Thanks to drone footage, and Jimmy Chin, big wall climbing has blasted out of its former seat as a fringe activity inhabited by largely off-the-grid dirt bags and onto the big screen. Whether or not you’ve ever been to Yosemite or even owned a pair of climbing shoes, you probably know what El Capitan is and you might even know how rock climbers poop on big walls.
Compared to trad climbing or sport climbing, big wall climbing manages to be a term that’s both self-explanatory and a little loose. In this article, we explain what big wall climbing entails, and where to go to do it.
What is big wall climbing?
Big wall climbing is a form of multi-pitch climbing that takes place on routes that typically require at least a full day, if not several days, to send. There is no official qualification for what makes a big wall climb in terms of length or number of pitches, but these routes generally have a minimum of six to 10 pitches. Perhaps the most famous, El Capitan, rises 3,000 feet in elevation and typically takes two to five days to scale.
Big wall climbing usually means living on the wall for at least a few days – though Tommy Caldwell’s first free climb of the Dawn Wall lasted 19 days while Alex Honnold famously free soloed Freerider in under four hours, so as we say, it’s loose. More often than not, the only way off the wall is to reach the top, or rappel all the way down, in pitches. Needless to say, therefore, big wall climbing is for the absolute best climbers and requires a good pinch of grit, skill and dedication.
Big wall climbing began in the Dolomites in the 1930s then spread to the Alps where early climbers tackled the west face of Mont Blanc. In the 1960s, however, a group of climbing pioneers like Lynne Hill and Royal Robbins placed Yosemite National Park squarely at the center of the big wall universe, with their first ascents of giant slabs like El Capitan and Half Dome. You can learn more about their contributions to big wall climbing in the documentary Valley Uprising.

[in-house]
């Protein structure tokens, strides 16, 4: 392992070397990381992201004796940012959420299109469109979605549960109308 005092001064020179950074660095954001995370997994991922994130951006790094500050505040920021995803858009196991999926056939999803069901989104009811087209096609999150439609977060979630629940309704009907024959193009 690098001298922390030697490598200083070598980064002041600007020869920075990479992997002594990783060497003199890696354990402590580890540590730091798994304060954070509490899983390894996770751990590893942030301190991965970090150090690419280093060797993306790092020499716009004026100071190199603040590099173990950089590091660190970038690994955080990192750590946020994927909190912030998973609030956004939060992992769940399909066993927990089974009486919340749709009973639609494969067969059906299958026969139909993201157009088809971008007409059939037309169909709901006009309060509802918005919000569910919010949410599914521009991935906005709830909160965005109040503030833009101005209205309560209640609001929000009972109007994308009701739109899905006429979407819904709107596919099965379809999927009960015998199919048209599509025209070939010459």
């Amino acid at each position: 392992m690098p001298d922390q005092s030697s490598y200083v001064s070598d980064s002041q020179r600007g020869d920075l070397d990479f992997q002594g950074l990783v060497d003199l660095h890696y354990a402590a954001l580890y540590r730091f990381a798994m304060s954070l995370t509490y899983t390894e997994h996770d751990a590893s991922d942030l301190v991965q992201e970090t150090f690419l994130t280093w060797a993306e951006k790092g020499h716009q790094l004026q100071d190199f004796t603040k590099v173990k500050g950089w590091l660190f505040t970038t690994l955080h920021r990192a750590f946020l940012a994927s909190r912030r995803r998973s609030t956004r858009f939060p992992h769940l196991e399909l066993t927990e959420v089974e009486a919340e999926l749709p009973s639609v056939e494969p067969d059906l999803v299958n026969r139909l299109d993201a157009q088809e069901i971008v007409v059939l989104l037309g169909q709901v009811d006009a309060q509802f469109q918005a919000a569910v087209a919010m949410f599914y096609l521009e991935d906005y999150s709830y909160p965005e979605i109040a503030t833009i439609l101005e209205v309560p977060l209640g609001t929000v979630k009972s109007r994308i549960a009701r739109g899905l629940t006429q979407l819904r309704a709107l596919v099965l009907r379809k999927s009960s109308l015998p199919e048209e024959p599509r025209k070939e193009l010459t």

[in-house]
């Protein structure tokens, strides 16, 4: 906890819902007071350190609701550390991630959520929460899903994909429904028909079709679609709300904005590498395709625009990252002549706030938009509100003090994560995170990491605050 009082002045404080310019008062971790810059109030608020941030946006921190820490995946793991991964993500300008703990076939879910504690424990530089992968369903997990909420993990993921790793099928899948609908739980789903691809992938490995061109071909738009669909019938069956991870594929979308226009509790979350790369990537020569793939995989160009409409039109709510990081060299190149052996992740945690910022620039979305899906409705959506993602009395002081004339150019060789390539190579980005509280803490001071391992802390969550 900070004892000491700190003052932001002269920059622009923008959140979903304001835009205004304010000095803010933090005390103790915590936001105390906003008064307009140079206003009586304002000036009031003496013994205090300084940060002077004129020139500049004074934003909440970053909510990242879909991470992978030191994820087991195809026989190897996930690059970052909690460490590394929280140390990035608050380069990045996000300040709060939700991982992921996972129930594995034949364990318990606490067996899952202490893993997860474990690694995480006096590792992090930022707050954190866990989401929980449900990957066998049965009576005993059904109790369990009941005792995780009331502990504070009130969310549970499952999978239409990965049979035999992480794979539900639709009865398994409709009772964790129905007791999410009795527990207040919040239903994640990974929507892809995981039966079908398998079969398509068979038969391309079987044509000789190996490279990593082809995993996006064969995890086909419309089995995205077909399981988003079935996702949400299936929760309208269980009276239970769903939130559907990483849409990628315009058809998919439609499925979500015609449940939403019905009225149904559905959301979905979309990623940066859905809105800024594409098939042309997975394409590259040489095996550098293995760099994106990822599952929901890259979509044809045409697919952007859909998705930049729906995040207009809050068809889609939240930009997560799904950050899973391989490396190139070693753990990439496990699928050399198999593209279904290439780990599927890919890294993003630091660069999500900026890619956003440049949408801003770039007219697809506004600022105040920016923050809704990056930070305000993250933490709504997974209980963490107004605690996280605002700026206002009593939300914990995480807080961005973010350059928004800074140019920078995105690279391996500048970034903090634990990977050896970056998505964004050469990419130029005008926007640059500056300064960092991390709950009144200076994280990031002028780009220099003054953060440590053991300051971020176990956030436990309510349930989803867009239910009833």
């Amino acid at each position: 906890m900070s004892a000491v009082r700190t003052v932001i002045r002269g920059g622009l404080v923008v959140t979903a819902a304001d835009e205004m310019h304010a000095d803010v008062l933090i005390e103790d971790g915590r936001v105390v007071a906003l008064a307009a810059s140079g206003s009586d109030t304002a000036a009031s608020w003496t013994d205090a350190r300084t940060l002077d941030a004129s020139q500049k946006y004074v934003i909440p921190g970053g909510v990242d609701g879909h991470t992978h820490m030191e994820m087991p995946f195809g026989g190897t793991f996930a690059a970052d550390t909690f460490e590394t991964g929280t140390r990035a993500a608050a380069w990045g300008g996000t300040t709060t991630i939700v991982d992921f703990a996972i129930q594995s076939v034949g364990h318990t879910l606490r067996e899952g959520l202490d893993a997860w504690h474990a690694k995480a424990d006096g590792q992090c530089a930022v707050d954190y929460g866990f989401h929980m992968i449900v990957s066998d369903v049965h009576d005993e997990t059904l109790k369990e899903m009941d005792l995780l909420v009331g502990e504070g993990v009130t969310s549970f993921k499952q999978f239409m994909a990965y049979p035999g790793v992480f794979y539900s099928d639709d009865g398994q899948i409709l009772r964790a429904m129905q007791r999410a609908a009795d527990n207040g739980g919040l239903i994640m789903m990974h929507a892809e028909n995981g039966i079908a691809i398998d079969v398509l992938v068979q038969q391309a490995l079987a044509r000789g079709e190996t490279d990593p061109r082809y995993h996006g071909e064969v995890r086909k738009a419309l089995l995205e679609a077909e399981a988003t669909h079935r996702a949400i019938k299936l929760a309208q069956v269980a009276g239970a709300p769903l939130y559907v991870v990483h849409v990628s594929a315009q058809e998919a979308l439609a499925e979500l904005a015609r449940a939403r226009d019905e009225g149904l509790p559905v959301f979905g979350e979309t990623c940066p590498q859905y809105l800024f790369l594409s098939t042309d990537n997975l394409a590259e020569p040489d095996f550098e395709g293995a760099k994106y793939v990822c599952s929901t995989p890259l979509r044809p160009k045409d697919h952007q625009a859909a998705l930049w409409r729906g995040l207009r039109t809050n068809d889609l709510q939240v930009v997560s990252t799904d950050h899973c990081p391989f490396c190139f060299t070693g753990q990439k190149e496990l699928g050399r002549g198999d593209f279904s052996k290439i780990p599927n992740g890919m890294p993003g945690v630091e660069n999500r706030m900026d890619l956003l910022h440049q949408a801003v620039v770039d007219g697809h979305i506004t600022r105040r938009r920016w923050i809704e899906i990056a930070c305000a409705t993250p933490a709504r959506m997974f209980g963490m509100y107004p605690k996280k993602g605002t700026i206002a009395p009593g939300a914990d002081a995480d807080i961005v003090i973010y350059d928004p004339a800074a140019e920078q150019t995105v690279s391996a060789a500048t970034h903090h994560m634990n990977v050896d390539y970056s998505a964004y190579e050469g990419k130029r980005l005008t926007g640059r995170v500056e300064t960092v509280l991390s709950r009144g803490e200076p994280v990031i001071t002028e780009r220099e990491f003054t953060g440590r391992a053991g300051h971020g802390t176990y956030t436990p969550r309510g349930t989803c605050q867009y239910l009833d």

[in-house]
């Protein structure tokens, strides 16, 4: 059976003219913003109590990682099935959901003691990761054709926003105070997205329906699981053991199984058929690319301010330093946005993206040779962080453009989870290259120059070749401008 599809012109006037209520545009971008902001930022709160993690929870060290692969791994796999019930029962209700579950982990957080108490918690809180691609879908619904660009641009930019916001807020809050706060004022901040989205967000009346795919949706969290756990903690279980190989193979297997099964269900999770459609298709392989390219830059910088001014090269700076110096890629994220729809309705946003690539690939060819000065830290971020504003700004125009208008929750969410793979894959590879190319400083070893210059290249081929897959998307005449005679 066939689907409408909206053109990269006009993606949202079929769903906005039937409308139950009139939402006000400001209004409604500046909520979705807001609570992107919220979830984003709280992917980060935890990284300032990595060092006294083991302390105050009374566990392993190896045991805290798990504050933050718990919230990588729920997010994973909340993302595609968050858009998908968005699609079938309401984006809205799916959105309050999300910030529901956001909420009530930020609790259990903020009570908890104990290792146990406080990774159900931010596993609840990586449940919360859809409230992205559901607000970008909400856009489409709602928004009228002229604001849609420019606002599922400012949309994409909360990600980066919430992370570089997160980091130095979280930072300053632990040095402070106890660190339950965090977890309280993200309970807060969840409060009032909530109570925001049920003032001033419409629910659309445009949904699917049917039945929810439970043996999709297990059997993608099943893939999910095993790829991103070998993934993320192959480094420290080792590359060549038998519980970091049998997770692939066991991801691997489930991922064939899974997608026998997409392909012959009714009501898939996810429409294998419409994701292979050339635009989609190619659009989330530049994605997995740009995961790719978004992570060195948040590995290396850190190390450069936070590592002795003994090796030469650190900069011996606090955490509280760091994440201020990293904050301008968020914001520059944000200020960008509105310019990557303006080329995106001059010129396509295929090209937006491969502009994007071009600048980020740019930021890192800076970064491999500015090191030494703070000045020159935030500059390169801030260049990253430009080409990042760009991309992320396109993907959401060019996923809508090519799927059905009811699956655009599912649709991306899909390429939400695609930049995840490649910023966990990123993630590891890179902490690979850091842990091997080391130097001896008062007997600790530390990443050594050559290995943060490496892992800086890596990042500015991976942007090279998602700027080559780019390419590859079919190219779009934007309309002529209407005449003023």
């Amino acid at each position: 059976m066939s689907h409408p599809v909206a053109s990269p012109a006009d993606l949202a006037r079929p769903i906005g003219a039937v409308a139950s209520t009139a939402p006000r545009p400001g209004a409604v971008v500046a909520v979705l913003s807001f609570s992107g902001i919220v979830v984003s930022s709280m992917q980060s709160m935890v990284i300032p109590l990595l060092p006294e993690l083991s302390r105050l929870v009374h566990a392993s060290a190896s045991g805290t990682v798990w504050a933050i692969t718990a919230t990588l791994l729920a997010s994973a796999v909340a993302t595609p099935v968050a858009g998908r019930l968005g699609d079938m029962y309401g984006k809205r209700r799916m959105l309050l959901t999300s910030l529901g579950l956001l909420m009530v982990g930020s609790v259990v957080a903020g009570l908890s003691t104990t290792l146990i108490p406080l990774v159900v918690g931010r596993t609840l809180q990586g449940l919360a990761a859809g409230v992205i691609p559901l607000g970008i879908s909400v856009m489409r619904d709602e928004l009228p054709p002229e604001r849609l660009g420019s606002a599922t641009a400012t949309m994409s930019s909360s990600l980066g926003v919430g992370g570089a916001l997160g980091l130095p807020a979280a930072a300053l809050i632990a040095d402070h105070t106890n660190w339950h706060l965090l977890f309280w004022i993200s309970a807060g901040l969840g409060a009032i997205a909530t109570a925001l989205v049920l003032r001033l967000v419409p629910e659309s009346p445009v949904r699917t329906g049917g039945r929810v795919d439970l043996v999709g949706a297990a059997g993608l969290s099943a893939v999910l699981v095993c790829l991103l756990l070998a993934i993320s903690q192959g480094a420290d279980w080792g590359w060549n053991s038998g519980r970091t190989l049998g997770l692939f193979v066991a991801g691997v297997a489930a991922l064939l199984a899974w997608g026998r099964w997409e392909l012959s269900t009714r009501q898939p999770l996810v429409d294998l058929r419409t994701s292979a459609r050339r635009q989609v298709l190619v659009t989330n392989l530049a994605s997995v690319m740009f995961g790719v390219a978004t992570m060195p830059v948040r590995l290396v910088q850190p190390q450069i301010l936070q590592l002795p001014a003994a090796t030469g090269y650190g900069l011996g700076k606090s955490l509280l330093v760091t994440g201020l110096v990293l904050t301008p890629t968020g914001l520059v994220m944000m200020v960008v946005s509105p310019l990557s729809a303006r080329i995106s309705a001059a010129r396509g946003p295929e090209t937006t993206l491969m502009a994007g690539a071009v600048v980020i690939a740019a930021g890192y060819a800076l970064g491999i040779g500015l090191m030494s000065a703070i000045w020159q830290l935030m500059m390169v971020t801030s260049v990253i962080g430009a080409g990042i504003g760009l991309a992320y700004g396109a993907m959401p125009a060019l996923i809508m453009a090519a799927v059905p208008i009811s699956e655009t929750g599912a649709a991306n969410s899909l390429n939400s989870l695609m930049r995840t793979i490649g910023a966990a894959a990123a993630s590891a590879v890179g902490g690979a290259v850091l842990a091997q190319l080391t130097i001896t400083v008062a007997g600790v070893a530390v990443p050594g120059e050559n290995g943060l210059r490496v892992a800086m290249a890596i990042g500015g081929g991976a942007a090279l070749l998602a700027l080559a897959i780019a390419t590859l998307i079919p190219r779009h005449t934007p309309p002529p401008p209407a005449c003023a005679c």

How do you go about big wall climbing?
With the obvious exception of Honnold’s famous free solo on El Cap, big wall climbing is usually done in pairs and, due to the lengthy nature of the routes, usually means sleeping on portaledges, using poop tubes and hauling all your gear up with you. Once you’re up on the wall, there’s nowhere to hide.
How you go about big wall climbing all depends on the climbers and the route. It may take the form of a mix of aid climbing and free climbing, though it would be a great taboo indeed to place any permanent gear in the wall in order to send it.
Notable big wall climbing routes
Though big wall climbing began in Europe and has made California its unofficial headquarters, there are famous routes on nearly every continent.
- Yosemite: Half Dome and El Capitan
- Dolomites: Tre Cime di Lavaredo
- Mont Blanc: Petit Dru
- Baffin Island, Canada: Mount Thor and Mount Asgard
- Karkoram: Trango Towers
- Patagonia: Fitz Roy, Cerro Torre, Cordillera Paine
- Antarctica: Ulvetanna Peak
As another general but unofficial distinction, big wall routes such as those listed above are exclusively rock climbing routes, while similar routes that entail snow trekking and ice climbing are referred to as alpine climbing routes, popular in the Alps, the Himalayas and Patagonia.
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Julia Clarke is a staff writer for Advnture.com and the author of the book Restorative Yoga for Beginners. She loves to explore mountains on foot, bike, skis and belay and then recover on the the yoga mat. Julia graduated with a degree in journalism in 2004 and spent eight years working as a radio presenter in Kansas City, Vermont, Boston and New York City before discovering the joys of the Rocky Mountains. She then detoured west to Colorado and enjoyed 11 years teaching yoga in Vail before returning to her hometown of Glasgow, Scotland in 2020 to focus on family and writing.